And there are also the overseas prescriptions, notably the biennial advice of the OECD. The OECD has long been somewhat puzzled by the underperformance of New Zealand – we were somewhat embarrassing because in some respects by the early 1990s we were almost their best pupil. Their analysis and prescription tends to be a modern social democratic one (open markets and lots of smart active government), and in my judgement hasn’t really got beyond treating New Zealand as if it were another small northern European country.
I’m not going to go through each of these diagnoses or prescriptions here today (let alone ones from decades past, like the major World Bank report on New Zealand in 1968), Having said that, I always used to stress to staff that it was no use beating a caricatured straw man version of an opponent’s argument – one had to engage with the strongest and best arguments that people could mount on the other side. So perhaps I will spend some time as the year goes on working through some of these other documents and explaining why I haven’t yet been persuaded by their (often quite different from each other) stories. I might also highlight the aspects of my own story that I’m relatively less comfortable with.
All of which is a long-winded way of saying that it is not as if my ideas, or those of any new contributor, are coming into a vacuum. Able people have been trying for a long time to develop stories, and prescriptions, that best fit the collection of New Zealand economic stylized facts. Different people emphasise different subsets of those stylized facts, which can often mean that it feels like quite different, unrelated, conversations are going on. Each perspective probably has some useful policy presciptions to offer, but most probably won’t make a difference on the scale that is required. Will mine? I think so, but advocates of some of the other approaches no doubt think that is true of their models as well.
And it is also worth recognizing that any set of existing policies in place gathers vested interests in support. That will be quite a mix: in some cases it might just be people who benefit financially (as those with import licenses in earlier decades were reluctant to see that policy changed), but more often it will probably be about the emotional and intellectual investment in a way of seeing the problems, and remedies. We are all prone to those sorts of biases, and they are hard to overcome – I wrote, with some conviction, the section of the first 2025 Report on why size and distance were cop-out explanations and I wince a little now when rereading that. In respect of my own analysis, a “bigger New Zealand” mentality has pervaded political and economic life in New Zealand for a very long time. If it is misguided, as I think, it is not likely to be a sentiment that is abandoned readily, at least absent some sort of crisis.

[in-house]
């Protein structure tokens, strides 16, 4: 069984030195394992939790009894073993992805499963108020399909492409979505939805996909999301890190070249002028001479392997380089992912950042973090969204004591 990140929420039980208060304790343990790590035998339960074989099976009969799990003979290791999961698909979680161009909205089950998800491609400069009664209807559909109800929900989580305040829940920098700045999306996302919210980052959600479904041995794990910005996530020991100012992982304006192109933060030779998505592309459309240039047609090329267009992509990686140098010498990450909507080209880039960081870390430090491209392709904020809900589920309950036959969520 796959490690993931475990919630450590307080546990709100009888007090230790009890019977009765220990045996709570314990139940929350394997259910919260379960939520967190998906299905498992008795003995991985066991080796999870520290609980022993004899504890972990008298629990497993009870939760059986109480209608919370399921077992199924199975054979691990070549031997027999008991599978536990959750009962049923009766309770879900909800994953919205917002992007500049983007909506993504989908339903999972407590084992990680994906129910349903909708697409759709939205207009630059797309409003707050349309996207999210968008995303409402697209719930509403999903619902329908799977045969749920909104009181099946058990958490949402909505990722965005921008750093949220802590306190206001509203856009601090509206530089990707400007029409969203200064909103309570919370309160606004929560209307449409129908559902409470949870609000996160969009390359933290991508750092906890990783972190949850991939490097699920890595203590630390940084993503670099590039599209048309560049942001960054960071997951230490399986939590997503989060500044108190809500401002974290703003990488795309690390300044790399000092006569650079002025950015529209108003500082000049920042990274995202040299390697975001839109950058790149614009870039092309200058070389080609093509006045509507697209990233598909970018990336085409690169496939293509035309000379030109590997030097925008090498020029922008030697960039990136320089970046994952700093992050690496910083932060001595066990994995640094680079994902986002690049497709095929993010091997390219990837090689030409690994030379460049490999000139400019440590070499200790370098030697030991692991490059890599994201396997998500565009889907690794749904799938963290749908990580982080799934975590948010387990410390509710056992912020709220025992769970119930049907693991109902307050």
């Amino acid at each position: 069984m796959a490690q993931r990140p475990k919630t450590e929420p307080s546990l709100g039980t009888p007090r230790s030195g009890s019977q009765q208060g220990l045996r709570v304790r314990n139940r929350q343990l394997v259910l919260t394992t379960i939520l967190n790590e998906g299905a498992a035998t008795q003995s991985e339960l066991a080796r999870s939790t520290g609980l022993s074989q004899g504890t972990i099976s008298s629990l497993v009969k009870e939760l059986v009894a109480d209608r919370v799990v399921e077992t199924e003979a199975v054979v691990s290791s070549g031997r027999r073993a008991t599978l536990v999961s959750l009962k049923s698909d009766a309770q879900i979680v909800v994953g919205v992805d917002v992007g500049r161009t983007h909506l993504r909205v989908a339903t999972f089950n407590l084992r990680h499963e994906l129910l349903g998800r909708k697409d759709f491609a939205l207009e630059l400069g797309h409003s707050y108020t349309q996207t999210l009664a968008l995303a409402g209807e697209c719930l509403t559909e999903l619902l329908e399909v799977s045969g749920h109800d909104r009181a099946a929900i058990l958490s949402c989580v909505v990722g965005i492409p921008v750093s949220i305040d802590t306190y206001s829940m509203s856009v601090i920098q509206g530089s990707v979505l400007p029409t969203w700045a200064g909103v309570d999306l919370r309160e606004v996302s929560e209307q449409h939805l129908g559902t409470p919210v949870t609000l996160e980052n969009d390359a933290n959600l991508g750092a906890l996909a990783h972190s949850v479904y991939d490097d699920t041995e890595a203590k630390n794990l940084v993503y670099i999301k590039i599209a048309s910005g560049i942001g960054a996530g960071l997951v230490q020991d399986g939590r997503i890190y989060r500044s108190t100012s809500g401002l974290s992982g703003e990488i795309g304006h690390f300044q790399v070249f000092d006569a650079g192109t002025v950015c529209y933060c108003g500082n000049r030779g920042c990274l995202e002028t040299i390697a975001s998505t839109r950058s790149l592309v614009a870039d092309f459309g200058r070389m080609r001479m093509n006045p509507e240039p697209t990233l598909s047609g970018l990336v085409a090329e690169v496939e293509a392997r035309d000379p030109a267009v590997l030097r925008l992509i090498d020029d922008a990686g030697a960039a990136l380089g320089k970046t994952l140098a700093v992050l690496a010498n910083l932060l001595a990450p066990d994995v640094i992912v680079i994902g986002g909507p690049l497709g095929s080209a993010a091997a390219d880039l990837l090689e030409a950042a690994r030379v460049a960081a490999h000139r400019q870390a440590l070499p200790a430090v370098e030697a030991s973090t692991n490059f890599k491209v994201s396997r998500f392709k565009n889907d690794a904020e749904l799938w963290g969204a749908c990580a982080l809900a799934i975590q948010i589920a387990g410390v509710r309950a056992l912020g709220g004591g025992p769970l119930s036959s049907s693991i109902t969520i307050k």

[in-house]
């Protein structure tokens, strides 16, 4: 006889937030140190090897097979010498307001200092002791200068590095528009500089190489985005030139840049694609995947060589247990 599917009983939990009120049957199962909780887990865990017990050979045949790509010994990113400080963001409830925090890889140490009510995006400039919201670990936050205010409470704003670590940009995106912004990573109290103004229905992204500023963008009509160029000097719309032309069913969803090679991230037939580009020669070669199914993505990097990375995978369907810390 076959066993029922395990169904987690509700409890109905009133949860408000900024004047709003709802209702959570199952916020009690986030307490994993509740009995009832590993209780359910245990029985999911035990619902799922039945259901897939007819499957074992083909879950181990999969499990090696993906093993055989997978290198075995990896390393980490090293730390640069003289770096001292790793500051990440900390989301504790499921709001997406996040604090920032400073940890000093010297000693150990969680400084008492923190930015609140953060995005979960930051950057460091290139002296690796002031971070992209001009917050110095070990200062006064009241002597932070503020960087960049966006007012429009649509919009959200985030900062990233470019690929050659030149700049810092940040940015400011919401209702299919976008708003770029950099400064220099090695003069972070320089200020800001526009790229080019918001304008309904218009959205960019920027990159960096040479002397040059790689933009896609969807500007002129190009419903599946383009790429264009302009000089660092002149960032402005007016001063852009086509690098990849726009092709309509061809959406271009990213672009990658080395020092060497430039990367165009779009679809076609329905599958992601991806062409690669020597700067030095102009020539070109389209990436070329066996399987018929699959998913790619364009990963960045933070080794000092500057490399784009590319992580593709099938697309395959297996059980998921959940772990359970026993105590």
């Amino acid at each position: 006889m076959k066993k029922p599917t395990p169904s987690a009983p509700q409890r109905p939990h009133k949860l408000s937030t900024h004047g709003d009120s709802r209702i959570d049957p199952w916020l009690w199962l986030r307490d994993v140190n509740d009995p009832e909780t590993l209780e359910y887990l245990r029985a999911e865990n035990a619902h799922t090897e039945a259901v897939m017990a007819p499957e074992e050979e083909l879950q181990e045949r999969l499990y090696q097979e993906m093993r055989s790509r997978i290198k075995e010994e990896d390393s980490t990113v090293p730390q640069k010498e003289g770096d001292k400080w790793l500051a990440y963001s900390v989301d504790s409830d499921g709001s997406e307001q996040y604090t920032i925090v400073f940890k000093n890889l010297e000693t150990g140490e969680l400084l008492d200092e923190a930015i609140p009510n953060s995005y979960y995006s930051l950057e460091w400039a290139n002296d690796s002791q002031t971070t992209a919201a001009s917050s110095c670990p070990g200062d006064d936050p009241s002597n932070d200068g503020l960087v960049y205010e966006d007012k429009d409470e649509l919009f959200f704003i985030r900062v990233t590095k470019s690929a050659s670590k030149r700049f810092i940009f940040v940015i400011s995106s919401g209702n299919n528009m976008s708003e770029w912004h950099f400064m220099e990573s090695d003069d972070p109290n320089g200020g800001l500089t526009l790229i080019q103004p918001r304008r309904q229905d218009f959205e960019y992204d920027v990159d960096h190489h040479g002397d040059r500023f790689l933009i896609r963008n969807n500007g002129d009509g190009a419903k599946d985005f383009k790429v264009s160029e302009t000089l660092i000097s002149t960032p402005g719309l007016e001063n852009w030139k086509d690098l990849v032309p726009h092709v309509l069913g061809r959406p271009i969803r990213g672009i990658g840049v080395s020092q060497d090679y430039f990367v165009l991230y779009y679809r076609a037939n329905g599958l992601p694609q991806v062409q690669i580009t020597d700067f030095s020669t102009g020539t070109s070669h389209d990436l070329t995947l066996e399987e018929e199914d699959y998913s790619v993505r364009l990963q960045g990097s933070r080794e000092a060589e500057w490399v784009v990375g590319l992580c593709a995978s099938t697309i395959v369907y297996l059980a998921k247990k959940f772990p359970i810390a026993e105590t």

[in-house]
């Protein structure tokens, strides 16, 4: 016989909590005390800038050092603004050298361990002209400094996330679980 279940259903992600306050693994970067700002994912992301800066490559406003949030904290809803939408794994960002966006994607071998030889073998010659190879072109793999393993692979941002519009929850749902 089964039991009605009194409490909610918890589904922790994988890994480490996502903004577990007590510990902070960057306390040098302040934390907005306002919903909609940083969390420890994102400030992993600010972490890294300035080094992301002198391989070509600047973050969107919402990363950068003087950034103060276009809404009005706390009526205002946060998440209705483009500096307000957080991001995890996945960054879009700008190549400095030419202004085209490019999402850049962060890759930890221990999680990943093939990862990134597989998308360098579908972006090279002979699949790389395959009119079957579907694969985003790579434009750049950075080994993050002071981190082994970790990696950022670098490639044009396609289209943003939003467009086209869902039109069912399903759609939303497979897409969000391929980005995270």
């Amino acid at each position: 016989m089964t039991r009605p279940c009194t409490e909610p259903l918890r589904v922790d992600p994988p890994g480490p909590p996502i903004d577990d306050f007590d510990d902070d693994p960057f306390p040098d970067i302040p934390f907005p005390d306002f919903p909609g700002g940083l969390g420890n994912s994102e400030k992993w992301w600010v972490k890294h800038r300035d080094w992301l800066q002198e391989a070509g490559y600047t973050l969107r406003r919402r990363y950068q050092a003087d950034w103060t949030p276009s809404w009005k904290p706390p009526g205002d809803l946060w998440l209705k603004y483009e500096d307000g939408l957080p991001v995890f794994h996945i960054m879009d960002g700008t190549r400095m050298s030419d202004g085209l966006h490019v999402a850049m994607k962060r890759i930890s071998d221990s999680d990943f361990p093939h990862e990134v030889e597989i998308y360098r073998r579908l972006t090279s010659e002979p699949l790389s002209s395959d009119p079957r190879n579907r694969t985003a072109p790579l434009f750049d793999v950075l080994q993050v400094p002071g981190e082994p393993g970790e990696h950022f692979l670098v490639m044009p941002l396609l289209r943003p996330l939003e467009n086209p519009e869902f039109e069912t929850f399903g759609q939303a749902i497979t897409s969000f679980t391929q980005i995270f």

On a slightly different note, I’d recommend people read (economist and economic historian) Deirdre McCloskey’s piece from the Wall Street Journal the weekend, ‘How the West (and the Rest) Gor Rich’, drawn from her new book Bourgeois Equality, the final in her massive trilogy of works in this area. I rather liked the last few paragraphs, which remind us that politicians – and policy analysts – don’t generate our prosperity. But they can – and too often have – got in the way of such prosperity.
What public policy to further this revolution? As little as is prudent. As Adam Smith said, “it is the highest impertinence…in kings and ministers to pretend to watch over the economy of private people.” We certainly can tax ourselves to give a hand up to the poor. Smith himself gave to the poor with a liberal hand. The liberalism of a Christian, or for that matter of a Jew, Muslim or Hindu, recommends it. But note, too, that 95% of the enrichment of the poor since 1800 has come not from charity but from a more productive economy.
Rep. Thomas Massie, a Republican from Kentucky, had the right idea in what he said to Reason magazine last year: “When people ask, ‘Will our children be better off than we are?’ I reply, ‘Yes, but it’s not going to be due to the politicians, but the engineers.’ ”
I would supplement his remark. It will also come from the businessperson who buys low to sell high, the hairdresser who spots an opportunity for a new shop, the oil roughneck who moves to and from North Dakota with alacrity and all the other commoners who agree to the basic bourgeois deal: Let me seize an opportunity for economic betterment, tested in trade, and I’ll make us all rich.